About postmodular

Set-up and run by A. David Crawforth and now in its 10th year, Post Modular is the first UK company that pioneered the idea of supplying and making accessible unusual synthesizer modules in Britain, primarily for the eurorack standard and then joined by one of its main inspirations: Buchla – to further encourage experimentation via the analogue/digital crossover.

During this time the modular scene has undergone an incredible renaissance – multiplying exponentially. Post Modular is proud to have supplied not only the end user, but also the initial set-ups of all the newer UK wide initiatives that have sprung up to meet this demand.

Crawforth is a founding member of the influential artist run organisation Beaconsfield in Vauxhall London, and has been making experimental sound and performance art works that include Rude Mechanic with Hayley Newman and Finnish duo Pan sonic in 1996 and a double album released under the same title in 1999 – listen to track here. Crawforth makes sound installations with Naomi Siderfin under the moniker BAW, as well as individual works under his own name.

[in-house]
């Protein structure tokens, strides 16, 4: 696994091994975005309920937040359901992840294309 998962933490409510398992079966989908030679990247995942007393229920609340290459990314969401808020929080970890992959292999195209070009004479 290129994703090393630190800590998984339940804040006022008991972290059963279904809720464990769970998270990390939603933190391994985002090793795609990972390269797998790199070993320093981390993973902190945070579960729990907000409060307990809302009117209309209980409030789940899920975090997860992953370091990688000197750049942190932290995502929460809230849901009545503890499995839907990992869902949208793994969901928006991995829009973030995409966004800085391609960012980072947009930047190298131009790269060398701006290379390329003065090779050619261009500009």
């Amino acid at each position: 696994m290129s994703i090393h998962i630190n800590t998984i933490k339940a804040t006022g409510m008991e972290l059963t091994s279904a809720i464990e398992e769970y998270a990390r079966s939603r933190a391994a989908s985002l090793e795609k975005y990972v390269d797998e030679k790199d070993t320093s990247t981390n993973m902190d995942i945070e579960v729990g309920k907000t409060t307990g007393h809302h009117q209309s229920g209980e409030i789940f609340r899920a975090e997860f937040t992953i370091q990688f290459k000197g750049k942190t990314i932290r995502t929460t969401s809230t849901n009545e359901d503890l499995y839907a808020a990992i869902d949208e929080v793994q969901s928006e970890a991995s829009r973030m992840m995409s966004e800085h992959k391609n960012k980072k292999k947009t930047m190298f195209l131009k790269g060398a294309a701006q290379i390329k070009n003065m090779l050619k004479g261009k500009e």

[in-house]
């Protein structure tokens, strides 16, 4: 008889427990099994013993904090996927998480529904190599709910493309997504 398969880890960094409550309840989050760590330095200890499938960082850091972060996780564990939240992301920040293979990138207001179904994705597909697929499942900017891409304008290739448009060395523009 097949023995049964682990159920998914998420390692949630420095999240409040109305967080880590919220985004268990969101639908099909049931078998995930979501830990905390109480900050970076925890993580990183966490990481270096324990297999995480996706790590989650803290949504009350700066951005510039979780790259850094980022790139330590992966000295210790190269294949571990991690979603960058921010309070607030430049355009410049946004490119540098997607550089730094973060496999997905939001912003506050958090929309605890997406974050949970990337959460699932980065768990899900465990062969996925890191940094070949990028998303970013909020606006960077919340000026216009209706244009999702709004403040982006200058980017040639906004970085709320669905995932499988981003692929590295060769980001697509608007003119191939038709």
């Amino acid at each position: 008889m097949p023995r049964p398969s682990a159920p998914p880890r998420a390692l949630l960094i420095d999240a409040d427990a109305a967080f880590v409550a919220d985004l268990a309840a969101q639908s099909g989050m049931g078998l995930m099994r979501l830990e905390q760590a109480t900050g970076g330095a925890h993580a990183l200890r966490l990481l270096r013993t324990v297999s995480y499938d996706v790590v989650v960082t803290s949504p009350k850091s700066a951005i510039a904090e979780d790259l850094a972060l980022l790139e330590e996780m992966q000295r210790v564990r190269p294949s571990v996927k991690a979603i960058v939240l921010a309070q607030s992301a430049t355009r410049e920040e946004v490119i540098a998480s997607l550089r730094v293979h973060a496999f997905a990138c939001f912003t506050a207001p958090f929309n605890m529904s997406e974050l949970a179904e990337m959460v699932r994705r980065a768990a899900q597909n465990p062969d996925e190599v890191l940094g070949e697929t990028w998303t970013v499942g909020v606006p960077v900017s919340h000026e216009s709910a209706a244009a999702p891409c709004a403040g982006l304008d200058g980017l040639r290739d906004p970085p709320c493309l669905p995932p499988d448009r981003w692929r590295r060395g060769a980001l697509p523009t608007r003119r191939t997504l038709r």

More recently the acclaimed electronic album – Diluvial by Bruce Gilbert and BAW (A.David Crawforth & Naomi Siderfin) was released in 2013 by Touch.

This collaboration with Gilbert & Siderfin is ongoing, with most recent sonic collaboration Famine Pass exhibited at Helsinki Contemporary in December 2018.

In 2004 he got into modular – believing that the sonic world should have more creative alternatives to computer software dominated electronic sound. In 2008/9 – with a shoestring of support from family and friends – Post Modular was launched to spread the word.

Post Modular identifies Eurorack as the most accessible and creatively exciting modular format available – and will endeavor to support and supply the most unusual and unique of these brands.

Special thanks go to Peter Edwards, Minna Haukka and Tony & Wendy Crawforth – without whose unwavering belief, generosity of spirit and practical help, Post Modular would never have got off the ground…